There are, of course, many lessons to be learned when trying out a new technology, and Mills is clearly relishing working out what shots to use as resolution becomes higher.
"Certainly the speed you shoot from an ordinary HD to Ultra HD [changes]. We experimented in Cardiff with some of the pictures and we found that the cut rate slows down slightly. Similar to the 3D coverage, you allow more of the picture to tell the story than you would in HD. You don't need big close ups of players.
"The challenge at West Ham is that we are lower and closer to the pitch, and it takes a while for the lens to catch up with the speed of the cameraman's zoom control.
"If a goalscorer runs away you'll be seeing him from head to toe [rather then just his top half] - the definition improves dramatically so they are the shots we are working with.
"We also have an issue with the shade - it's giving the engineers extra challenges because it takes them a while to anticipate when they have to open up the iris for us.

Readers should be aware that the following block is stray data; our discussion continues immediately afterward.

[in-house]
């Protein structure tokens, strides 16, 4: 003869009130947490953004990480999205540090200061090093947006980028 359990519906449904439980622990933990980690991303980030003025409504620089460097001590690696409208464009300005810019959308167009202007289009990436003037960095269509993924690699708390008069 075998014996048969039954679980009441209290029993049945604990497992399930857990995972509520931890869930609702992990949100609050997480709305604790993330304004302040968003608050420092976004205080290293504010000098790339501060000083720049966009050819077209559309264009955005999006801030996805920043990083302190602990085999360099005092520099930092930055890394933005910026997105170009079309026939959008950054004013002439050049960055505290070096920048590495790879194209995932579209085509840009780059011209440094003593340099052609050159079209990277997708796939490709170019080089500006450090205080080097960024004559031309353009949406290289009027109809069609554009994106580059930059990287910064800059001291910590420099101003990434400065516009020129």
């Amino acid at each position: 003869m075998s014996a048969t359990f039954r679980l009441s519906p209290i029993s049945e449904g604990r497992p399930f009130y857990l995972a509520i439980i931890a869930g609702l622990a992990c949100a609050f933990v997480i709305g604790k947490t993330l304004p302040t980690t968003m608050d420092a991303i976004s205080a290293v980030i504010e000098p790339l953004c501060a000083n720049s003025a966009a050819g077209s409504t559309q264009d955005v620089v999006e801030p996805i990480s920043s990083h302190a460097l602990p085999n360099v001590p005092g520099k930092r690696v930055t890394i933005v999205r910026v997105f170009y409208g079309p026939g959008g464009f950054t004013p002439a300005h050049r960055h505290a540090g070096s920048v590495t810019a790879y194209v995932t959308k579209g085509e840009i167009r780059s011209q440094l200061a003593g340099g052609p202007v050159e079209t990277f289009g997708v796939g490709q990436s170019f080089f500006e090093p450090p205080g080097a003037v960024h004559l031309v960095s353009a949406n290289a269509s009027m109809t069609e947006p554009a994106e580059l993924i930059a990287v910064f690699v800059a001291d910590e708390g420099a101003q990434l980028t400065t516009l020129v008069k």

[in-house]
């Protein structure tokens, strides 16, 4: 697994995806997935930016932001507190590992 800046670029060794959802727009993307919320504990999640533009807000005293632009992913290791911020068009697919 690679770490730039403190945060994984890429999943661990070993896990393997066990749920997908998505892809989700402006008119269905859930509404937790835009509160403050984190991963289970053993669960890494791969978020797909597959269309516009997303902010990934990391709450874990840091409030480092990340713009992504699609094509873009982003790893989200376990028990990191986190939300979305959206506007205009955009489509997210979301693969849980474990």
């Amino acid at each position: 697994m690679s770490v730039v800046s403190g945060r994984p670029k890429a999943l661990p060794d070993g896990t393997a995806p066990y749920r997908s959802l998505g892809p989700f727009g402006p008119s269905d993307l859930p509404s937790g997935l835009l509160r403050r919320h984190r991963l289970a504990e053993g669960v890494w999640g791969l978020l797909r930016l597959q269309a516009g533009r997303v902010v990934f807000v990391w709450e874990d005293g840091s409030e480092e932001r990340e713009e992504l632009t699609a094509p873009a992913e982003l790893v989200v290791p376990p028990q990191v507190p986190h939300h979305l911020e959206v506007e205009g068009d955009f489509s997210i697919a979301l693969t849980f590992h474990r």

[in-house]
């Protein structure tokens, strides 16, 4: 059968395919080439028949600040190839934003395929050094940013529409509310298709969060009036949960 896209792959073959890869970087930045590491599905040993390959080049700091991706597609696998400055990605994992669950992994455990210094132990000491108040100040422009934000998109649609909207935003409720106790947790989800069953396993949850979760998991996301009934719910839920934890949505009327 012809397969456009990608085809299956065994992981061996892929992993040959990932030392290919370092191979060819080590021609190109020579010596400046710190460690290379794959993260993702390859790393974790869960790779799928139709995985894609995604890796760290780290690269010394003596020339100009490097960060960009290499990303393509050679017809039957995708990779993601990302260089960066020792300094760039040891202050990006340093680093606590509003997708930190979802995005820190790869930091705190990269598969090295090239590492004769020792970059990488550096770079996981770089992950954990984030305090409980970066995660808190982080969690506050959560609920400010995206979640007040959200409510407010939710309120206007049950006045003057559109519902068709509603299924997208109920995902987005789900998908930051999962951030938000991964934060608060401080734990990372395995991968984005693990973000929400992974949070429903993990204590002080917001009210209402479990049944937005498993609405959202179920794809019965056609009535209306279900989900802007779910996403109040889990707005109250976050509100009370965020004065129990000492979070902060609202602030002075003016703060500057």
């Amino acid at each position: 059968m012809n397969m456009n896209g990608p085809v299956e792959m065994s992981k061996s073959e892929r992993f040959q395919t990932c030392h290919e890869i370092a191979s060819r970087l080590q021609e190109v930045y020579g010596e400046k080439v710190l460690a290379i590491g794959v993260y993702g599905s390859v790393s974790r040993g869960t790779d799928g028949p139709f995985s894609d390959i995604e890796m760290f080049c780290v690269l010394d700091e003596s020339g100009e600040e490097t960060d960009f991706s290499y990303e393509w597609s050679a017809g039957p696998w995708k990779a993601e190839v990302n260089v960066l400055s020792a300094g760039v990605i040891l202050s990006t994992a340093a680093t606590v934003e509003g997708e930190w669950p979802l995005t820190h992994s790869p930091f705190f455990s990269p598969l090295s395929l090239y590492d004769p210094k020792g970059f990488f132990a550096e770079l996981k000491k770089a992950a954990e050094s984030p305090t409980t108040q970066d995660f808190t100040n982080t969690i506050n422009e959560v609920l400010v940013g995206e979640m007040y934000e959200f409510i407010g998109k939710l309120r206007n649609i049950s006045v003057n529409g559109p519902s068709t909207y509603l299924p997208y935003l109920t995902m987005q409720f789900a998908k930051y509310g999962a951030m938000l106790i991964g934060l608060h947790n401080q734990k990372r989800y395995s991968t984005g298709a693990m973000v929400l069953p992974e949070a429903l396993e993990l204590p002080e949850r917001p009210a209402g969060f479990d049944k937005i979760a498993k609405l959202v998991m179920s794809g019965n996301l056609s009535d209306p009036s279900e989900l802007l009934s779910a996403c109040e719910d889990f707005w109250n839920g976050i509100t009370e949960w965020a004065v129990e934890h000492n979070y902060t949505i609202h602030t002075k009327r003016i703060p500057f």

"They have to anticipate a bit more than they would in HD. There's a certain amount of time it does take the engineers in the back of the truck to react to the change."
So what's Mills going to be working on going forward?
"We only have four cameras at the moment because that's all there is in Ultra HD at the moment!
"As more cameras become available we'd love to try putting a few more in different areas and try different things. As co-operative as West Ham are, they won't let me move cameras during the game
"If more cameras become available we'll take them somewhere and try a few different things."
With Ultra HD still a nascent technology, Mills is likely to have plenty of time to craft his art before we see a Sky Sports Ultra HD broadcast, but there's no denying that he's excited for a 4K future.